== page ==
Anti-human immunodeficiency virus synergism by zidovudine (3'-azidothymidine) and didanosine (dideoxyinosine) contrasts with their additive inhibition of normal human marrow progenitor cells.
The anti-human immunodeficiency virus (HIV) activity and hemopoietic toxicity of zidovudine (AZT) and didanosine (dideoxyinosine;ddI), alone and in combination, were assessed in a variety of cell types. AZT was more potent than ddI as an inhibitor of HIV in vitro. Synergistic inhibition of HIV by the combination of these agents was observed in MT4 cells, peripheral blood lymphocytes, and macrophages. Toxicity assessment in vitro by using progenitor (erythroid and granulocyte-macrophage) colony-forming assays with normal human bone marrow showed ddI to be less toxic than AZT. Addition of inhibitory concentrations of ddI to AZT resulted in additive inhibition of progenitor CFUs. These in vitro findings suggest that combinations of ddI and AZT at appropriately modified doses may provide an enhanced degree of selectivity in anti-HIV chemotherapy.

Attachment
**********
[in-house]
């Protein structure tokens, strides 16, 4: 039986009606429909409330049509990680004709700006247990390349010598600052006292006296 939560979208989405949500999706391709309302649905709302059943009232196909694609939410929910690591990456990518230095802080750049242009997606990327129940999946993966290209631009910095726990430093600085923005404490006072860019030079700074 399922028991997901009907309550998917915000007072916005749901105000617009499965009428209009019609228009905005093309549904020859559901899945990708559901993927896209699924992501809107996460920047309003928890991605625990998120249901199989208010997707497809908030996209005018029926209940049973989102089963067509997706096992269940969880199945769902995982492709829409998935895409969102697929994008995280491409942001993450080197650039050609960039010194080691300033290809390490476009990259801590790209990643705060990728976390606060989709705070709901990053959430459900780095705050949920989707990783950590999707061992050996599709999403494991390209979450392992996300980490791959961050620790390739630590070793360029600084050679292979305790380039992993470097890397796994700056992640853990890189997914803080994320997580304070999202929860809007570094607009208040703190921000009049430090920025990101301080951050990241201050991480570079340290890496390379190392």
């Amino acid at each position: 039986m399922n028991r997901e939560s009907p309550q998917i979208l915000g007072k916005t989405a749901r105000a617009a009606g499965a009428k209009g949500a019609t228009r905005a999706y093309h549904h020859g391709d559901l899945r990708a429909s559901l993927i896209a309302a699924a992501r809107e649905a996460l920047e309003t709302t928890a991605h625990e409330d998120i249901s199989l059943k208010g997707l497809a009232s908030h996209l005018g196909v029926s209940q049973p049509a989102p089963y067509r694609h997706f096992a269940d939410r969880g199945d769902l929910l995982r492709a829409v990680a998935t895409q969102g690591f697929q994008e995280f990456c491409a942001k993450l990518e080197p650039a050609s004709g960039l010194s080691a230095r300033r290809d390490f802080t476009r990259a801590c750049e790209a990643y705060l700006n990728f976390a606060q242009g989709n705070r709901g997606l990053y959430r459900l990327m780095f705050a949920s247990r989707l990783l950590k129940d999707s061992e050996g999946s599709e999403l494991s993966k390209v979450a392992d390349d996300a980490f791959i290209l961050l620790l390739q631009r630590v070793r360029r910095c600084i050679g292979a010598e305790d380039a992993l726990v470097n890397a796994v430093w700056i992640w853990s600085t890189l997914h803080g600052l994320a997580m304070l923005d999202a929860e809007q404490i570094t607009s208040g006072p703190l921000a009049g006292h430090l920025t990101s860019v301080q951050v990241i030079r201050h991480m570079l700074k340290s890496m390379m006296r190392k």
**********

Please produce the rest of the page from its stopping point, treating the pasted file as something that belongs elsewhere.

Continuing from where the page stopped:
Dornsife, RE; St Clair, MH; Huang, AT; Panella, TJ; Koszalka, GW; Burns, CL; Averett, DR
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